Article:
Taps: hot and cold, for beer or for something else?

Even an ordinary, everyday item like a tap can have its interesting points and help develop knowledge of the English language.

Taps, seemingly innocuous, used daily and easy to forget about but taps in Great Britain create some confusion and represent quite a conundrum for visitors from continental Europe. The simple reason being that the traditional way for taps to be mounted in both bathrooms and kitchens is with one tap for cold and a second tap for hot water, in contrast to the continental style of one mixer tap which can provide, hot, cold, or as the name suggests a mix of both. Logic tells us that this second variant saves a little space and makes it much easier to obtain the right temperature for the washing of hands or dishes, instead of being faced with freezing cold water on one side and boiling hot water on the other. Therefore, one must ask the question what is the use for the first variant of the two separate hot and cold taps?

The answer is somewhat historical and rather unexciting. In the nineteenth century when British homes began to have running water with baths and sinks the hot and cold water supplies were separate with only the cold supply being deemed as potable (fit for drinking). This meant that it was not feasible to mix hot and cold water in the supply pipes so one had to put a plug into the sink or bath and fill with hot and cold water until the desired water temperature was achieved. Though not as practical it certainly saves water by the increased use of a plug, therefore filing the sink as opposed to creating a domestic waterfall without the plug. Fast forward to the present day, and although many British homes now use a mixer tap there are still many using the traditional two tap system. Those people who have never known any different think nothing of it, which is even more perplexing for some foreign guests who cannot understand this method of running water. The average Englishman aged 40 who has probably gone through the ritual of putting the plug in and turning on both taps some 25,000 or more times in his life certainly sees no inconvenience in this method. Likewise, a visitor from abroad who has never encountered the two taps is simply left scratching their head, refusing to believe that the only way to avoid being scalded by hot water or frozen by cold is to utilise a plug. Clearly, life goes on, and both systems work, the apparent absurdness of the British system compensated for by its more economical use of water, the idea of simply leaving the tap running without a plug in is maybe not looked upon as absurd in Britain but certainly it is to be frowned upon as a waste of water.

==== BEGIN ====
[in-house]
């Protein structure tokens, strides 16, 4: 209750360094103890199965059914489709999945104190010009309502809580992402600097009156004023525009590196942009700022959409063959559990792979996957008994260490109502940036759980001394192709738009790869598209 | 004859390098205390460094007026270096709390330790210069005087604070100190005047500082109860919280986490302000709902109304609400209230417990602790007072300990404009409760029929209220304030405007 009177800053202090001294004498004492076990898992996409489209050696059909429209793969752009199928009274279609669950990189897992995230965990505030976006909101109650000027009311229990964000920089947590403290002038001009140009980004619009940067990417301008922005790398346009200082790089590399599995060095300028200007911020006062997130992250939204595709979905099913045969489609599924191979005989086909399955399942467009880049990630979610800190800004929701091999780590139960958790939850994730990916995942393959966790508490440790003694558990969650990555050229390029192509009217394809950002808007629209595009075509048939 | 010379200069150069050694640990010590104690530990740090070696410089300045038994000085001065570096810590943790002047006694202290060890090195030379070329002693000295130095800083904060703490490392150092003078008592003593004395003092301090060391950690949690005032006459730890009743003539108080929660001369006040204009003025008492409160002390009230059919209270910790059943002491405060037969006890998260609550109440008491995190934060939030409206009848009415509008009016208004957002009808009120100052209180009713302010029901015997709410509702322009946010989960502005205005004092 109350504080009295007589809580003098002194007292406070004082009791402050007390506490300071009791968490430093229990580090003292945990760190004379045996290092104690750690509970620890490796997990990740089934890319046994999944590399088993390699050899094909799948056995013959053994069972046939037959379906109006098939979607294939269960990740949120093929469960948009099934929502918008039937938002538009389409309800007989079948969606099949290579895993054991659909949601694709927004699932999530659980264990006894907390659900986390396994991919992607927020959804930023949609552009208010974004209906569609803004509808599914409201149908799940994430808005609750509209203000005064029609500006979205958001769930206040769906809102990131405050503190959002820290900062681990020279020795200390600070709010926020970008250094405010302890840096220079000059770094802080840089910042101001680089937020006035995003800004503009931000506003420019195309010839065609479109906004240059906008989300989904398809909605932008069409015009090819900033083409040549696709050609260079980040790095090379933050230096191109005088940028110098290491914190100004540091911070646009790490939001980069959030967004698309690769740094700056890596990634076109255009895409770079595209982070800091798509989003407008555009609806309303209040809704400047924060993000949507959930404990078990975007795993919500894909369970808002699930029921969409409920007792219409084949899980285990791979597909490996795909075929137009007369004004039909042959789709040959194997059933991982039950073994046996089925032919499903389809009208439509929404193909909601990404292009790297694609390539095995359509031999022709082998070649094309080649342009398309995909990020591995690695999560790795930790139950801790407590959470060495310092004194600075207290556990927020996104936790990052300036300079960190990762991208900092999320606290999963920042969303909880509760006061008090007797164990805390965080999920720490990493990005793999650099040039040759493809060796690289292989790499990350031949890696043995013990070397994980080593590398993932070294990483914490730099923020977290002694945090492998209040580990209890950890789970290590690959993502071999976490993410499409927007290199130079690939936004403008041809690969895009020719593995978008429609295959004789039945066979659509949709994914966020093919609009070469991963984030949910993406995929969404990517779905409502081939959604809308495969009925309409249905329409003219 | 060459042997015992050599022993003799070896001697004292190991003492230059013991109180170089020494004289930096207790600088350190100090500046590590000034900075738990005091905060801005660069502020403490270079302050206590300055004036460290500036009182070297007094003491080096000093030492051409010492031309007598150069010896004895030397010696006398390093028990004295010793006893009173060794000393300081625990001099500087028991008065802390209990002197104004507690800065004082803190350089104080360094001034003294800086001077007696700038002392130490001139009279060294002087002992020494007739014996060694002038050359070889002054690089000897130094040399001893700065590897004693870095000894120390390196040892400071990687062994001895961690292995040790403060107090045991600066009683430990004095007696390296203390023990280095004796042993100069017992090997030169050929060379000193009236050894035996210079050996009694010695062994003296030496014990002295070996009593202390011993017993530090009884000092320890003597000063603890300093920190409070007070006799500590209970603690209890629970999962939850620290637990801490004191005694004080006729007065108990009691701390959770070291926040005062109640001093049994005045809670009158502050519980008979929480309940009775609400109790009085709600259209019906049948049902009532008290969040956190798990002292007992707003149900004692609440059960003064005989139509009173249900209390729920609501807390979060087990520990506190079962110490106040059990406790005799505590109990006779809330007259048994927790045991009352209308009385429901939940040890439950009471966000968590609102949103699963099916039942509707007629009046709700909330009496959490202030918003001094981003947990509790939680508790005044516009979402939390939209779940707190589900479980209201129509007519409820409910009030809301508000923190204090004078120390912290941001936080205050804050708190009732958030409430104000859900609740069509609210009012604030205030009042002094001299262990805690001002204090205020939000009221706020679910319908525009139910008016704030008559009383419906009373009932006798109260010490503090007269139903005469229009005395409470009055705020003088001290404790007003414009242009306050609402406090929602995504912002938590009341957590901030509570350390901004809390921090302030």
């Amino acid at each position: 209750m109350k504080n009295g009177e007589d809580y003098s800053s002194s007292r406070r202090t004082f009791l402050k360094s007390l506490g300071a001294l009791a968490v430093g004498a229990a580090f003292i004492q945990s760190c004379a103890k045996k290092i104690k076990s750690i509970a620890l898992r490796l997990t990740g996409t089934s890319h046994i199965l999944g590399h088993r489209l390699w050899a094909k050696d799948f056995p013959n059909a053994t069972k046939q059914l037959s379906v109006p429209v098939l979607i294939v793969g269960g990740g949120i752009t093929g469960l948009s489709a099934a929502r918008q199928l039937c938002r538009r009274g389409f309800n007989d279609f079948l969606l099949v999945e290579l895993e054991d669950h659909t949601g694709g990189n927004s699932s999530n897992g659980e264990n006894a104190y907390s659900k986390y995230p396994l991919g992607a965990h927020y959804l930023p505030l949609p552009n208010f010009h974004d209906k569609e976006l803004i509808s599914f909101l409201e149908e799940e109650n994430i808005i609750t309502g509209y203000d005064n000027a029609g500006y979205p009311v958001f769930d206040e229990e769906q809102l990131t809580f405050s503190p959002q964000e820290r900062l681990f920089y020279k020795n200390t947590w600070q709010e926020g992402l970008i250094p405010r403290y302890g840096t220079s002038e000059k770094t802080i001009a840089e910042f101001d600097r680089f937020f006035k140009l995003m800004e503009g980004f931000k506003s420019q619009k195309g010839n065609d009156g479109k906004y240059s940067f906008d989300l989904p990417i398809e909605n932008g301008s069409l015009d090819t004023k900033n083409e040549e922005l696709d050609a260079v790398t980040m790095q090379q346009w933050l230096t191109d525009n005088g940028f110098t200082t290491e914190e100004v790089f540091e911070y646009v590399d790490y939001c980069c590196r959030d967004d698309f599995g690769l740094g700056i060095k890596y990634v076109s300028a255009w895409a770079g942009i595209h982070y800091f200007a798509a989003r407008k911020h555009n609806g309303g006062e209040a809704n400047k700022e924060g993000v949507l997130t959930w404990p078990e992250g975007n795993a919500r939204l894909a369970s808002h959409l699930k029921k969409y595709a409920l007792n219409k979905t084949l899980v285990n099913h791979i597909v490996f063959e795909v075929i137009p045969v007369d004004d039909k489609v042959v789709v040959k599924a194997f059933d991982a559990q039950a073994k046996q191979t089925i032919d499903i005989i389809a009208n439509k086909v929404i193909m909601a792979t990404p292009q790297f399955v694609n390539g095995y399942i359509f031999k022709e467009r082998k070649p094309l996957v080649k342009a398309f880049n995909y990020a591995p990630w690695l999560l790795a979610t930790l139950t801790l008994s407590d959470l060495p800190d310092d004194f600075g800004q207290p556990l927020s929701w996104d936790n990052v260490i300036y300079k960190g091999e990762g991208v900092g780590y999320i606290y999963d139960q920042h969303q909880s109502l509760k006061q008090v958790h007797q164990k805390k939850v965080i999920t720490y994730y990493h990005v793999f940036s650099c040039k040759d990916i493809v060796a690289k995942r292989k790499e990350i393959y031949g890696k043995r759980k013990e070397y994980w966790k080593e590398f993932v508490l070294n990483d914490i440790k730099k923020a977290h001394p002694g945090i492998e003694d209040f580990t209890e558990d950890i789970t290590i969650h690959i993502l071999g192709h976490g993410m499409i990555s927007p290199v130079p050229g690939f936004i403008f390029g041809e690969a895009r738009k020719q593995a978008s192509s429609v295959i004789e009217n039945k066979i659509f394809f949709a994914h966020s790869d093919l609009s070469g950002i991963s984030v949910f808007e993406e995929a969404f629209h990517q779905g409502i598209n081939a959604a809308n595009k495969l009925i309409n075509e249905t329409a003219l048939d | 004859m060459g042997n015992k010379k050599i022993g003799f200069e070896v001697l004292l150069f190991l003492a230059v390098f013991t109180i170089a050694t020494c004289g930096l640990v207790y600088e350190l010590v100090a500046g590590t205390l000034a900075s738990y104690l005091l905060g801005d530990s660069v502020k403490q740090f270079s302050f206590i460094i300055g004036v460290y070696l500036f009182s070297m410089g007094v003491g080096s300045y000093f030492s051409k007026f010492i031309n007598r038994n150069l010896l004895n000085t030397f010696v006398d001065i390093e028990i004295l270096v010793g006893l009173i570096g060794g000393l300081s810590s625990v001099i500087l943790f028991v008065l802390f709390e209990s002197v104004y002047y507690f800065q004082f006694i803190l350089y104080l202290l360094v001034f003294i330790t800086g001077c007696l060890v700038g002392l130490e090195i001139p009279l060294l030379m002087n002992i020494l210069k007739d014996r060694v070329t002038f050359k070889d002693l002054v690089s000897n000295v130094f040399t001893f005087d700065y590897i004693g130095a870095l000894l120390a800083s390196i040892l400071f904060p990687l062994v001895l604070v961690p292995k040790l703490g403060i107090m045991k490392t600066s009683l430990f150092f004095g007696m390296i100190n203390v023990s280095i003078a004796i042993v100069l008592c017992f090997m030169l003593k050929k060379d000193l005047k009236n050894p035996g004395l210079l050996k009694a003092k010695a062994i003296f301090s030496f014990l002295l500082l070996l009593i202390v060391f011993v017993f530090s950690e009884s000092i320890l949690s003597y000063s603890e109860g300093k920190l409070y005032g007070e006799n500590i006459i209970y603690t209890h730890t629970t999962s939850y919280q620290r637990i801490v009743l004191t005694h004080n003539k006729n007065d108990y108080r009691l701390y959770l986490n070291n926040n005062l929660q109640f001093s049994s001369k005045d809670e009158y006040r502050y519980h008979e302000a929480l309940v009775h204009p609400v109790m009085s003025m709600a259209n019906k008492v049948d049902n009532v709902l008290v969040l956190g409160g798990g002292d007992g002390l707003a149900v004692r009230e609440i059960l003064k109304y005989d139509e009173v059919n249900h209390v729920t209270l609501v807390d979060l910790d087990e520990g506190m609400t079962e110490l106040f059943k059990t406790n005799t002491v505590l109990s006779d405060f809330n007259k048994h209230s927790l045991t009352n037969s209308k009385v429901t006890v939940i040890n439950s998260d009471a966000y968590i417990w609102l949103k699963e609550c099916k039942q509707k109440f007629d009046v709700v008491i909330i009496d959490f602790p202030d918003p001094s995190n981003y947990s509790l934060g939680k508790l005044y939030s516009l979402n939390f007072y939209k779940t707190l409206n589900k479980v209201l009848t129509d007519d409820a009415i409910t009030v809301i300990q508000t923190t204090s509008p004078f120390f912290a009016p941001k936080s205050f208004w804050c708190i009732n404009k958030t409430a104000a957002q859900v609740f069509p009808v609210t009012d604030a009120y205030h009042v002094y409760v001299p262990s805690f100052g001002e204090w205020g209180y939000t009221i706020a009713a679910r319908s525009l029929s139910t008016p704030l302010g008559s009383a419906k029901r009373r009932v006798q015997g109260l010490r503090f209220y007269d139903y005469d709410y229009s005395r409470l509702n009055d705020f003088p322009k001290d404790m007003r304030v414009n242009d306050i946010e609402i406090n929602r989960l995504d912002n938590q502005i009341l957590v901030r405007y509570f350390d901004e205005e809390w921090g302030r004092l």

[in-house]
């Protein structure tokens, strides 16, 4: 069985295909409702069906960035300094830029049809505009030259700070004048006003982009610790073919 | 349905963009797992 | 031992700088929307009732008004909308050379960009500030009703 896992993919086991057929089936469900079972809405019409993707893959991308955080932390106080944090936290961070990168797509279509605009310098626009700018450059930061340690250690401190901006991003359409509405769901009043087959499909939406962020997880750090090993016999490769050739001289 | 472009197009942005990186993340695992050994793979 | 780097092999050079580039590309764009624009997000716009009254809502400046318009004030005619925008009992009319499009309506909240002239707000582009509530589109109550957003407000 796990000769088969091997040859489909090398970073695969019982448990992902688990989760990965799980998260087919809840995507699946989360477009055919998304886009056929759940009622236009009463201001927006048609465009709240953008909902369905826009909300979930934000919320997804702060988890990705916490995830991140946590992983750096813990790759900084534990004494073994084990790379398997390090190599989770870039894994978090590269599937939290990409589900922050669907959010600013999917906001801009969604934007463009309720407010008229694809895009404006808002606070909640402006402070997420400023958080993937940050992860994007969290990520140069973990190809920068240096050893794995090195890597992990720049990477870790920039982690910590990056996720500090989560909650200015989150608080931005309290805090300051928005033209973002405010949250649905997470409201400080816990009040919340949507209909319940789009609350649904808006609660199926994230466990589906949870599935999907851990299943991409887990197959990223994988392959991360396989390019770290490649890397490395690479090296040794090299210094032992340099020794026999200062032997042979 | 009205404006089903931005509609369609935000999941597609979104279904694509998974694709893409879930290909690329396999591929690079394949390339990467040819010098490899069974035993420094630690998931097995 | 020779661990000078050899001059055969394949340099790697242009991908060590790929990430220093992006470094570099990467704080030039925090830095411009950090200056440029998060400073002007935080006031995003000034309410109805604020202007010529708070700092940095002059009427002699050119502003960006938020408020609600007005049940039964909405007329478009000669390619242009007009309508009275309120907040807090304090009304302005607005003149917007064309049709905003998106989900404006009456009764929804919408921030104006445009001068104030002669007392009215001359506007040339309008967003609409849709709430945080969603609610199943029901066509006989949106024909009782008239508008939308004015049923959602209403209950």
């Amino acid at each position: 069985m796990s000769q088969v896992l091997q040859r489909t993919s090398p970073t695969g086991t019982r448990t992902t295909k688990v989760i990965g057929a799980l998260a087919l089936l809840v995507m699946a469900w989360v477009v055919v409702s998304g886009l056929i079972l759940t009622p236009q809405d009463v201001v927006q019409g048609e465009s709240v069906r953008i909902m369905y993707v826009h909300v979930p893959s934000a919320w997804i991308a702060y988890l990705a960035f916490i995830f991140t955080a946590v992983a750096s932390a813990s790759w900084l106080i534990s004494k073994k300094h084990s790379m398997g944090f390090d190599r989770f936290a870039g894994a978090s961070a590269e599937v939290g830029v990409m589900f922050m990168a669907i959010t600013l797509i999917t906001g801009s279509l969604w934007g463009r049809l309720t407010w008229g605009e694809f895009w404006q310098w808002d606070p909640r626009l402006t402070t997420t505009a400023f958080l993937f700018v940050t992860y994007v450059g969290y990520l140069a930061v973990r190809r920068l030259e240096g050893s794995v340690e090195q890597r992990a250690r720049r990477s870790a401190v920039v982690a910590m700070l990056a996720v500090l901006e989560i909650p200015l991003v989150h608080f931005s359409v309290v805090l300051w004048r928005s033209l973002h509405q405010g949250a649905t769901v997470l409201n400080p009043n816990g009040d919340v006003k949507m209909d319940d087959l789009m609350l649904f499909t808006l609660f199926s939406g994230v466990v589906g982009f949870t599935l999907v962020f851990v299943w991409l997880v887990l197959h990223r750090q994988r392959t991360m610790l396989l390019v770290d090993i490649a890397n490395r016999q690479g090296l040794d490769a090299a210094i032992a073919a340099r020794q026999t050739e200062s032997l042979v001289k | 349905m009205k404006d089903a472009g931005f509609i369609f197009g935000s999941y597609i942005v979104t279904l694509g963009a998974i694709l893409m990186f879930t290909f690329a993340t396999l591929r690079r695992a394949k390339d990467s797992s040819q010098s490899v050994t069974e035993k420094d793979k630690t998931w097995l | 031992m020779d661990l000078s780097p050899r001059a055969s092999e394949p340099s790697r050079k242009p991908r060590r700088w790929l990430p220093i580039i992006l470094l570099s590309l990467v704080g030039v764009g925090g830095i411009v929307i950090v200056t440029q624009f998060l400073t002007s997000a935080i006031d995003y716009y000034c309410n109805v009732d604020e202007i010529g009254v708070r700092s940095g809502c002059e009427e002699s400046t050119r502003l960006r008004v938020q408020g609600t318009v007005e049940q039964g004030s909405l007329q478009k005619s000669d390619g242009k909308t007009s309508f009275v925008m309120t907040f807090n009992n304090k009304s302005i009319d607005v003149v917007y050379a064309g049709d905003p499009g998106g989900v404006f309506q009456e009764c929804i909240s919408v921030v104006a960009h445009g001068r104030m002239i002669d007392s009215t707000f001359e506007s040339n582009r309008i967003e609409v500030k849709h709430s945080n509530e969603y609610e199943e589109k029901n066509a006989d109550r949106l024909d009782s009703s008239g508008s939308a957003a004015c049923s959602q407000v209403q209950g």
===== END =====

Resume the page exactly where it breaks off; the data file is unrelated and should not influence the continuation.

As the Oxford English dictionary refers to the main meaning of tap as “a device for the drawing of liquid.” it is not surprising that beer taps area found in pubs where large amounts of liquid are poured from barrels and kegs. It is common in a real ale pub to hear the question “what’s on tap today?” literally meaning “what beer are you serving today?” In a slightly more abstract way, we can refer to something being on tap as being readily available, for example my wife is a lawyer, so I have legal advice on tap, or I keep chickens at home, so I have eggs on tap.

Tap as a verb still bears some relation to flow, but rather than water it is more often associated with information and spying. Somewhat archaic now, in the age of intelligence operations by internet, the act of tapping a phone line to listen in to telephone calls was supposedly commonplace in the second half of the twentieth century. Likewise, one could tap into something, this phrasal verb meaning to illicitly or at least covertly find a way to access a source, more often of information. For example, MI6 tapped into the intelligence service of another state to gain knowledge about upcoming operations. If tap in is rather impersonal, concerning gaining access to something then tap up is the correct phrasal verb with a similar meaning but rather concerning the gaining of something such as information directly from another person. An example would be in this sentence as a command to policeman from a superior; “Visit that pub where the suspects drink and tap up the landlord for information.” The literal meaning of the verb tap according to the Oxford English dictionary is ¨to knock gently, ¨ which is probably the reason why it has been used in phrasal verbs where the action is subtle and covert such as tap in and tap up, invoking a gentle and delicate action rather than aggressive and blatant.

By understanding hot and cold taps and the word tap in all its guises maybe you will be better equipped to tap into the British psyche or at least tap up a British friend for their thoughts on such matters.

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